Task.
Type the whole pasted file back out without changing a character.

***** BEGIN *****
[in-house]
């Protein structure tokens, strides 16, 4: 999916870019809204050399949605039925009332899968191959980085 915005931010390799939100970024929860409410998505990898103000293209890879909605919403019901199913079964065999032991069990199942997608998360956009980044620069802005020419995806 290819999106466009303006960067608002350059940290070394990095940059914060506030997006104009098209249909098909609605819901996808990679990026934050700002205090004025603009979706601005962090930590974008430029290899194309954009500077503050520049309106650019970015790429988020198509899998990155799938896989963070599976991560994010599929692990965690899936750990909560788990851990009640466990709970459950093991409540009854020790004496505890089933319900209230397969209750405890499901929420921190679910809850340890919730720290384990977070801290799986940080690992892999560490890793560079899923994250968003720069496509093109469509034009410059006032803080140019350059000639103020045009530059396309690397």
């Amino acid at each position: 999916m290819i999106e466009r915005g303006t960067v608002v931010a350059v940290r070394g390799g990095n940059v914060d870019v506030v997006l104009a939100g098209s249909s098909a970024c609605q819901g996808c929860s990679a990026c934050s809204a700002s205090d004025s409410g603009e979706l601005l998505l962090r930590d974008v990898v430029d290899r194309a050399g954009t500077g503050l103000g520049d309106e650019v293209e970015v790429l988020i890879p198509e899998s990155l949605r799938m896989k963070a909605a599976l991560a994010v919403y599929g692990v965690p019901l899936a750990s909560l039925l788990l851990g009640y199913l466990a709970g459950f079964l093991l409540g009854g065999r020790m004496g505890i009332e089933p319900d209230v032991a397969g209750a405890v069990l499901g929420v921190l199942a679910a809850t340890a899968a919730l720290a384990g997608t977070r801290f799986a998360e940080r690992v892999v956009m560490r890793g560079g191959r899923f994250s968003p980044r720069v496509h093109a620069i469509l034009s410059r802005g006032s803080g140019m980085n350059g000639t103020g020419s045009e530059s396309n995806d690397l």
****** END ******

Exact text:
[in-house]
């Protein structure tokens, strides 16, 4: 999916870019809204050399949605039925009332899968191959980085 915005931010390799939100970024929860409410998505990898103000293209890879909605919403019901199913079964065999032991069990199942997608998360956009980044620069802005020419995806 290819999106466009303006960067608002350059940290070394990095940059914060506030997006104009098209249909098909609605819901996808990679990026934050700002205090004025603009979706601005962090930590974008430029290899194309954009500077503050520049309106650019970015790429988020198509899998990155799938896989963070599976991560994010599929692990965690899936750990909560788990851990009640466990709970459950093991409540009854020790004496505890089933319900209230397969209750405890499901929420921190679910809850340890919730720290384990977070801290799986940080690992892999560490890793560079899923994250968003720069496509093109469509034009410059006032803080140019350059000639103020045009530059396309690397």
């Amino acid at each position: 999916m290819i999106e466009r915005g303006t960067v608002v931010a350059v940290r070394g390799g990095n940059v914060d870019v506030v997006l104009a939100g098209s249909s098909a970024c609605q819901g996808c929860s990679a990026c934050s809204a700002s205090d004025s409410g603009e979706l601005l998505l962090r930590d974008v990898v430029d290899r194309a050399g954009t500077g503050l103000g520049d309106e650019v293209e970015v790429l988020i890879p198509e899998s990155l949605r799938m896989k963070a909605a599976l991560a994010v919403y599929g692990v965690p019901l899936a750990s909560l039925l788990l851990g009640y199913l466990a709970g459950f079964l093991l409540g009854g065999r020790m004496g505890i009332e089933p319900d209230v032991a397969g209750a405890v069990l499901g929420v921190l199942a679910a809850t340890a899968a919730l720290a384990g997608t977070r801290f799986a998360e940080r690992v892999v956009m560490r890793g560079g191959r899923f994250s968003p980044r720069v496509h093109a620069i469509l034009s410059r802005g006032s803080g140019m980085n350059g000639t103020g020419s045009e530059s396309n995806d690397l």